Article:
Cigarettes were central to American political institutions. The United States government encouraged people to smoke. Doubt is our product. From the mid 1950's until 1998 the Tobacco Industry research Committee spent more than 300 million on "smoking and health research". This was a decades long conspiracy to publicly deny what they privately admitted: that cigarettes were deadly and addictive. In 1967, seven of the top ten products advertised on television were cigarettes. Government bureaucracies Cigarettes were central to American political institutions. The United States government encouraged people to smoke. Doubt is our product. From the mid 1950's until 1998 the Tobacco Industry research Committee spent more than 300 million on "smoking and health research". This was a decades long conspiracy to publicly deny what they privately admitted: that cigarettes were deadly and addictive. In 1967, seven of the top ten products advertised on television were cigarettes. Government bureaucracies worked hand in hand with agricultural interest organization making the 20th century the cigarette century. More people die every year from tobacco related diseases than murder, suicides, alcohol, automobile accidents and AIDS combined.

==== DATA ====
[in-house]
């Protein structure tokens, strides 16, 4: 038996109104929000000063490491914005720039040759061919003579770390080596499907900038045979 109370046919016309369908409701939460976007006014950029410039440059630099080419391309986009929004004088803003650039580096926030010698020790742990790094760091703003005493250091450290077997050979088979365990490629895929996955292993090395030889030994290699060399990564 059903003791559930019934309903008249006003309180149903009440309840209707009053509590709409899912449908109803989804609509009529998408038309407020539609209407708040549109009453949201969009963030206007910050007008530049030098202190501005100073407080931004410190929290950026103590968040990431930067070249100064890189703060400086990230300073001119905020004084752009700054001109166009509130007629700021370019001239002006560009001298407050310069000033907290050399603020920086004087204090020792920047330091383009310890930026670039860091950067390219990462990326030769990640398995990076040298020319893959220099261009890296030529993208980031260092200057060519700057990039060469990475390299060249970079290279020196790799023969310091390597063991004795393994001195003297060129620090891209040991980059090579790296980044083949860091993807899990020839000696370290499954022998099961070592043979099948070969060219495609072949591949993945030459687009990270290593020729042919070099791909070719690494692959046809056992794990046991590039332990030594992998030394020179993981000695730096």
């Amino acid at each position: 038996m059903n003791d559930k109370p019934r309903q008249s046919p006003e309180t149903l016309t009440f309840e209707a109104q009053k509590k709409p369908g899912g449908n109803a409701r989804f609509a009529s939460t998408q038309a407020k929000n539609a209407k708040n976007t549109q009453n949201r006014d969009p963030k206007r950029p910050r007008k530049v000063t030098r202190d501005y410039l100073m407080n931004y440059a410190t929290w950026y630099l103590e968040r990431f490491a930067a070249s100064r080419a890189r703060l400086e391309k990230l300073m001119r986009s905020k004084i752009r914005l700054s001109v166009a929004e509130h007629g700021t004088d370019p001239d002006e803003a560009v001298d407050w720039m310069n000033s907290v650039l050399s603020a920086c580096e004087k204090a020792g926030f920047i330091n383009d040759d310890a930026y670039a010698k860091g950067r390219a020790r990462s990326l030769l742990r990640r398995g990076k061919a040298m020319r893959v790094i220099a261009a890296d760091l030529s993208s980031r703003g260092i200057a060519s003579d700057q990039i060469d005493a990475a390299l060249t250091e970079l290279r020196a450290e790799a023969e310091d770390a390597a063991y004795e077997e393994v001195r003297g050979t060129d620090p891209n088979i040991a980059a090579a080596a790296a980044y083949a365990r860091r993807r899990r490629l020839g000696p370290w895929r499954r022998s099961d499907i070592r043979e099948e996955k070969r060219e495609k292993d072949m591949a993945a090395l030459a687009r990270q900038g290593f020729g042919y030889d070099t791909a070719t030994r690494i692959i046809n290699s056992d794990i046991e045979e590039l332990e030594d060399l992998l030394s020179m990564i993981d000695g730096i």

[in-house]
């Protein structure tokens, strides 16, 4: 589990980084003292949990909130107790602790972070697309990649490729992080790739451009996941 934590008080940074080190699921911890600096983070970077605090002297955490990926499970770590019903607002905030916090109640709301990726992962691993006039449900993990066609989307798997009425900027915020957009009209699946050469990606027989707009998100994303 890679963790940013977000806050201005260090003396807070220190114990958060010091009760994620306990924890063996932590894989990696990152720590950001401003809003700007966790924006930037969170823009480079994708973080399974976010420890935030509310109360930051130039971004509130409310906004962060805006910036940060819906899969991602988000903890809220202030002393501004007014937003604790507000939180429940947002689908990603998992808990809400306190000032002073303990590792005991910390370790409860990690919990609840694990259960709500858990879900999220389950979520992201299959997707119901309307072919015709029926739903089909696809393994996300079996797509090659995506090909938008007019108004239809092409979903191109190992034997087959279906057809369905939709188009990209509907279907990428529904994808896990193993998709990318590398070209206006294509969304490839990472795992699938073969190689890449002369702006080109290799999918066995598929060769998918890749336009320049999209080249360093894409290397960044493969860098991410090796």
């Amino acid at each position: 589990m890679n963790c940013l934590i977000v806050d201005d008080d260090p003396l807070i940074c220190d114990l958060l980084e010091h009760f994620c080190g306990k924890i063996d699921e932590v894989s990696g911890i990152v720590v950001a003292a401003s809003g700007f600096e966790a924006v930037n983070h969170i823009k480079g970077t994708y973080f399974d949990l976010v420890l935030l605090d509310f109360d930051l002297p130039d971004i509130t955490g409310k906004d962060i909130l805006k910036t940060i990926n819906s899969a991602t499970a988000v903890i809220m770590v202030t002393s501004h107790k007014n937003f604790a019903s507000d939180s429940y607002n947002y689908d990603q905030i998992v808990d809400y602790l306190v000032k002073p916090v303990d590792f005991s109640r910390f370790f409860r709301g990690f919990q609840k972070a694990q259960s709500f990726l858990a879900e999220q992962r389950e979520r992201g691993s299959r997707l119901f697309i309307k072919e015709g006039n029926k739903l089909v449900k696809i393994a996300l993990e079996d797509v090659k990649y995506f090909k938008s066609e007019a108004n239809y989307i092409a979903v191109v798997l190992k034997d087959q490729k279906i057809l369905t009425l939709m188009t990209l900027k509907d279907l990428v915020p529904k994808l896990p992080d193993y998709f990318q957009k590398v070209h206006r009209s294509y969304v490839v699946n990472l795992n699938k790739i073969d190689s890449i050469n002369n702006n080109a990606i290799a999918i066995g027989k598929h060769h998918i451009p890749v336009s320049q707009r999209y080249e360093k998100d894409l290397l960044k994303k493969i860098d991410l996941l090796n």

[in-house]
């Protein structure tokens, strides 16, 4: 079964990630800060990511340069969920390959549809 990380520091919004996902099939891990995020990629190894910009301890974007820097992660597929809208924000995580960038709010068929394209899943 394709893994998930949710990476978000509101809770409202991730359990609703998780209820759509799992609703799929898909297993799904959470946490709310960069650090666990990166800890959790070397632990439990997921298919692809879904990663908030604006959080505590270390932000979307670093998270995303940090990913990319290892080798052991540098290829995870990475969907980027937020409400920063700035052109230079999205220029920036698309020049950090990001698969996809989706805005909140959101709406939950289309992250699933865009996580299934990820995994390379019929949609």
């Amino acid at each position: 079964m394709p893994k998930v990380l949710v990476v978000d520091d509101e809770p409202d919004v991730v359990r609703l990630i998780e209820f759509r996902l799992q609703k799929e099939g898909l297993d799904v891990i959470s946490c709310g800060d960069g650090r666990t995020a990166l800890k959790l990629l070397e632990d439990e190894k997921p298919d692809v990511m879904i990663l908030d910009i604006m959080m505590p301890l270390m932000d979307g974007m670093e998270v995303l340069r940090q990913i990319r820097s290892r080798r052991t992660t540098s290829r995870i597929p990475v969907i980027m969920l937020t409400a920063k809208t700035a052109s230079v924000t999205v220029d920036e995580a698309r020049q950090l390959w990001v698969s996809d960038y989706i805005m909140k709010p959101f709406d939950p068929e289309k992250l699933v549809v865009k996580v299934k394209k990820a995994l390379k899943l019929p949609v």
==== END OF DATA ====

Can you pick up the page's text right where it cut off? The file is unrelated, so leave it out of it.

3. 5 out of 5

    Kelly